Jason Falls of Social Media Explorer wrote a great post today about social media lead generation through participation in question-and-answer (Q&A) forums such as LinkedIn Answers, Business.com Answers, Yahoo! Answers, etc. In it, he provides highlights of our recently-released report covering social media best practices for Q&A forums as well as additional perspective from his own poll asking LinkedIn users how often they answer questions on LinkedIn for lead generation purposes.
A comment on the post from ‘derekedmond’ caught my eye because of how well it reflects some of the Q&A success stories from the study and Business.com Answers I wrote about in a prior post. Here is his comment:
“I have some friends and colleagues absolutely killing it with forums/question-answer-sites (wrote a post on my personal blog about this a few weeks ago). The reason being is that for small niches, if you can find a passionate audience or community your site/product satisfies a need with, it’s amazing the amount of traffic, exposure, and links one can get.
My experience is that you have to dig deeper to find the most value and opportunities – and there is certainly less support/public examples to go by, but with patience and perseverance it can definitely work.”
The core issue he speaks to is “quality” – an online forum in which a dialog quickly forms between people seeking answers to important questions and experts (often vendors) who have answers to those questions delivers a high-quality experience and amazing results for both parties. This is what lead gen should be: people with real needs connecting with someone who can help them meet that need.
Q&A Forum Characteristics Impact Lead Gen Opportunities
Unfortunately, this quality Q&A experience is often very difficult to achieve in broad, general forums such as Yahoo! Answers which depend on the combination of high traffic volume and the search skills of those asking and answering questions for these high-quality dialogs to form. Macro-niche forums like LinkedIn Answers can deliver a somewhat better experience by attracting a more targeted audience but rely on those with questions and those with high quality answers to find one another. Micro-niche forums like derekedmond mentions are at the other extreme – great, very focused discussions but can be both difficult to find and may not be broad enough to be something most experts would frequently monitor or participate in.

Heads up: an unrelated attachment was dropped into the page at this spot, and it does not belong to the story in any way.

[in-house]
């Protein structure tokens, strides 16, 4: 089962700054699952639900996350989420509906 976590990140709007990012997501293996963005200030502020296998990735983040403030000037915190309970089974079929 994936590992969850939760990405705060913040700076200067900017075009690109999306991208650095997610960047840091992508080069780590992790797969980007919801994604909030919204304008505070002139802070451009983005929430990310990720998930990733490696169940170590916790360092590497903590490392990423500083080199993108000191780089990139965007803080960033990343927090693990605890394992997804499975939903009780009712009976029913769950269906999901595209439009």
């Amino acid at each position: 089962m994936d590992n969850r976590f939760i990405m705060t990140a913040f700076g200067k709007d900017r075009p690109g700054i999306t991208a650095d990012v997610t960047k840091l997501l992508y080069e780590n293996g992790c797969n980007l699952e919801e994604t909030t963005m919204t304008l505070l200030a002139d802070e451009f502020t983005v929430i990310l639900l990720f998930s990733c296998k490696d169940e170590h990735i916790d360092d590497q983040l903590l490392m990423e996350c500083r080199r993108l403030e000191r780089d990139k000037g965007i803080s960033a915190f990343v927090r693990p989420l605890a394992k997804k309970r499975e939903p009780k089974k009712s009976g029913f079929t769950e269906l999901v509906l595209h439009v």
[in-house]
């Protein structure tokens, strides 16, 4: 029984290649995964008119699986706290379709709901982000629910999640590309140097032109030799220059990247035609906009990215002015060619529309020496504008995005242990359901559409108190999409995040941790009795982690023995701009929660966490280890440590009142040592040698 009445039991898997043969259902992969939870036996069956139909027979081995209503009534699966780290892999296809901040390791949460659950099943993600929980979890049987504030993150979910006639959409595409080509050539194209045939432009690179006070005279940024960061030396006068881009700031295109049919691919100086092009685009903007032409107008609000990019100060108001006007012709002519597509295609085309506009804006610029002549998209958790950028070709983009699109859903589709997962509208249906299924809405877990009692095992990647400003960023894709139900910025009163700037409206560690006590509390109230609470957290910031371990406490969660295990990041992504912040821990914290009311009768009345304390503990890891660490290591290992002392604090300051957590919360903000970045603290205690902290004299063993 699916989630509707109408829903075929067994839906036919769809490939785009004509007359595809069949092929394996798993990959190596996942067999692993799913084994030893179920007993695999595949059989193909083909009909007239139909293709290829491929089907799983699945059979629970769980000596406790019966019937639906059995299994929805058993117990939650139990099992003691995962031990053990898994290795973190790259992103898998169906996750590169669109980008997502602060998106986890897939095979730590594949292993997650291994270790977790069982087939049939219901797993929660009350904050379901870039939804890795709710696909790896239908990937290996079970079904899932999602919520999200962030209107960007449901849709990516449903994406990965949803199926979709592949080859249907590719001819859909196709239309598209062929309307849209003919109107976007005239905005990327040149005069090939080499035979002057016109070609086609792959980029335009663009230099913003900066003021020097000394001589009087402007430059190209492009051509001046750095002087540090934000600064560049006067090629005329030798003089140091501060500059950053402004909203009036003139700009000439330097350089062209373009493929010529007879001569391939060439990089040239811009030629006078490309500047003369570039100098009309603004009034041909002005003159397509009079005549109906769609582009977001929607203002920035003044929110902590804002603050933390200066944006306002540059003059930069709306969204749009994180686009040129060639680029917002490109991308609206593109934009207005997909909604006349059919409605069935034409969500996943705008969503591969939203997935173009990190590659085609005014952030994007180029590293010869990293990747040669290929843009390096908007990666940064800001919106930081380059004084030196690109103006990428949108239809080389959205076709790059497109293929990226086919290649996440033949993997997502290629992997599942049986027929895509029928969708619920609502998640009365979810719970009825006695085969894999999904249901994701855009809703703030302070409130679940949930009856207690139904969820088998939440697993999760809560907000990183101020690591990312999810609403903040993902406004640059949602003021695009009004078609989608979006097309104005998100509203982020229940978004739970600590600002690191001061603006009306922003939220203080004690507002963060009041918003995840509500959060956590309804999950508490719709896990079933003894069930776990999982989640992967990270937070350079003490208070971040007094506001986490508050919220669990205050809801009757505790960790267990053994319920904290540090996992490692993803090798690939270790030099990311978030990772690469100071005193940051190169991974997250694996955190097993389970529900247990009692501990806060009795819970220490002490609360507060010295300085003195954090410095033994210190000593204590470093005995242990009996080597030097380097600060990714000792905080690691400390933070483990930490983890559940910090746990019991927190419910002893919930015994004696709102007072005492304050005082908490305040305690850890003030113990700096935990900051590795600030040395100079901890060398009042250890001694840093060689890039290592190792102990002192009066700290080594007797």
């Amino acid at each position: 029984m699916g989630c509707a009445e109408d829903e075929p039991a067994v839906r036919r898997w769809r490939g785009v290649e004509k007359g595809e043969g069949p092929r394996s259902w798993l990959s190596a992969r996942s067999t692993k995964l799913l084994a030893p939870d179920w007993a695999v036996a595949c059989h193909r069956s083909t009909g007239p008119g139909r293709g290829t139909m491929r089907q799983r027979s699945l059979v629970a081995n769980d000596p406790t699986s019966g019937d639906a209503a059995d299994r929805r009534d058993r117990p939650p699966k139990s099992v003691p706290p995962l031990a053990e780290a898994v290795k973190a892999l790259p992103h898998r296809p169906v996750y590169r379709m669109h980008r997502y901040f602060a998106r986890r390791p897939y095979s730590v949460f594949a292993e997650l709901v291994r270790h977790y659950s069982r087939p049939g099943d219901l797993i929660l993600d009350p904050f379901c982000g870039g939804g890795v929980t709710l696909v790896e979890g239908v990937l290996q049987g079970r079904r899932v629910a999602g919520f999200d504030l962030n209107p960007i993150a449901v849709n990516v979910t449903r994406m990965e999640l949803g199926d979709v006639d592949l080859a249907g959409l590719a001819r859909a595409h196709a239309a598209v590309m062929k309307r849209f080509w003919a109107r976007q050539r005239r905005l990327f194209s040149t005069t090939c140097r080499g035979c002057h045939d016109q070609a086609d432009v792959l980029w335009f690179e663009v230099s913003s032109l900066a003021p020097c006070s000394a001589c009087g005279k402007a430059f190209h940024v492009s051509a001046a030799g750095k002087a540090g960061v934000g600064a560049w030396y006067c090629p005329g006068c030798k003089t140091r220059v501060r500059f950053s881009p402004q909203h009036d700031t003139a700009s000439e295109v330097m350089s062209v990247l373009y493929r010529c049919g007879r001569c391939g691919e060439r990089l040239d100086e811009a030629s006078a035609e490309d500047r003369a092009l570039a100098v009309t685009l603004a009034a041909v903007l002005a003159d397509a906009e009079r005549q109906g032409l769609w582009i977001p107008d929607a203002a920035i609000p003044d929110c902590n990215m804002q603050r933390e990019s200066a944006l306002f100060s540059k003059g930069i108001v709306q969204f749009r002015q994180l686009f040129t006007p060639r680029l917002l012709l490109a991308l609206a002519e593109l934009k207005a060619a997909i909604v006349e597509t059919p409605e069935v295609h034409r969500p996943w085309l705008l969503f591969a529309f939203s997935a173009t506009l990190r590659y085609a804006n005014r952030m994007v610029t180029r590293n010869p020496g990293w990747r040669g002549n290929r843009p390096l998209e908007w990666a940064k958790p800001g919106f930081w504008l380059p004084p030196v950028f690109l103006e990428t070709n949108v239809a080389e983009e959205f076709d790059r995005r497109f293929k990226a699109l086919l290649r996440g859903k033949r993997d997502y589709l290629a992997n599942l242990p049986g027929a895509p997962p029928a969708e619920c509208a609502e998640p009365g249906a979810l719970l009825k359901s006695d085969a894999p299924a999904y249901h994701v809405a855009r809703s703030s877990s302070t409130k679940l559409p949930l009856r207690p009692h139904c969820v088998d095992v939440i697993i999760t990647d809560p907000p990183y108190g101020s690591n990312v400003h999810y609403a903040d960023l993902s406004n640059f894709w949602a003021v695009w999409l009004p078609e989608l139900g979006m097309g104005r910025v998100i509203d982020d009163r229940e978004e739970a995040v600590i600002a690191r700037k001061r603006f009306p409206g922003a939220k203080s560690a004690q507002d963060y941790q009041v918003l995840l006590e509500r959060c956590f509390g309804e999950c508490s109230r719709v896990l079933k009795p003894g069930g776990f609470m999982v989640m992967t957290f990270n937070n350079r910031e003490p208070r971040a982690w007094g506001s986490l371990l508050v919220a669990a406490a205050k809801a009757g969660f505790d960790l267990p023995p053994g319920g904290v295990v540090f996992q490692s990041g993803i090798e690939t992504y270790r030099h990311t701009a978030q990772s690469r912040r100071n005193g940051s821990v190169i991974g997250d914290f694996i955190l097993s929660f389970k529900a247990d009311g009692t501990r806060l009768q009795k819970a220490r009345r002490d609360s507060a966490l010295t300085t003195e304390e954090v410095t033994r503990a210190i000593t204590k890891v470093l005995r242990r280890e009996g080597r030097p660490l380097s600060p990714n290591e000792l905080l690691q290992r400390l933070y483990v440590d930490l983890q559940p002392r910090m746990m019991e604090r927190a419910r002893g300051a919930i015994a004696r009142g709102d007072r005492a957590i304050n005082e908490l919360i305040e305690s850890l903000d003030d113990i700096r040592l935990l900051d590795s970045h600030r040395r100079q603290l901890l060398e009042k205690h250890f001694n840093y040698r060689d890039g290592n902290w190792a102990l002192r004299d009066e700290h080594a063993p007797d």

Moderated B2B Q&A with Business.com Answers
With Business.com Answers, our own business Q&A site we launched a few months ago, we’re working to combine the best of micro- and macro-niche Q&A forums to make it easier for business people to form high quality dialogs around specific business needs.
Millions of business people visit the Business.com site each month to find something they need for their business – the site combines the most popular B2B online directory with tens of thousands of business how-to guides and, with the introduction of Business.com Answers, the ability to directly post their business questions on the site.
To help people get the best possible answers to their questions, we’re taking a more proactive approach than other large-scale Q&A forums, reaching out to subject-area experts and relevant vendors with specific questions they should be able to answer. This more ‘personal’ introduction to Business.com Answers also helps us reinforce a number of the best practices for participating in Q&A forums that we wrote about in the recent report covered by Jason Falls.
If you participate in Q&A forums for lead generation purposes today, or are thinking about doing so in the near future, give Business.com Answers a try. And if you’re already using Business.com Answers, we’d love to hear more about your experience and the results you’re seeing!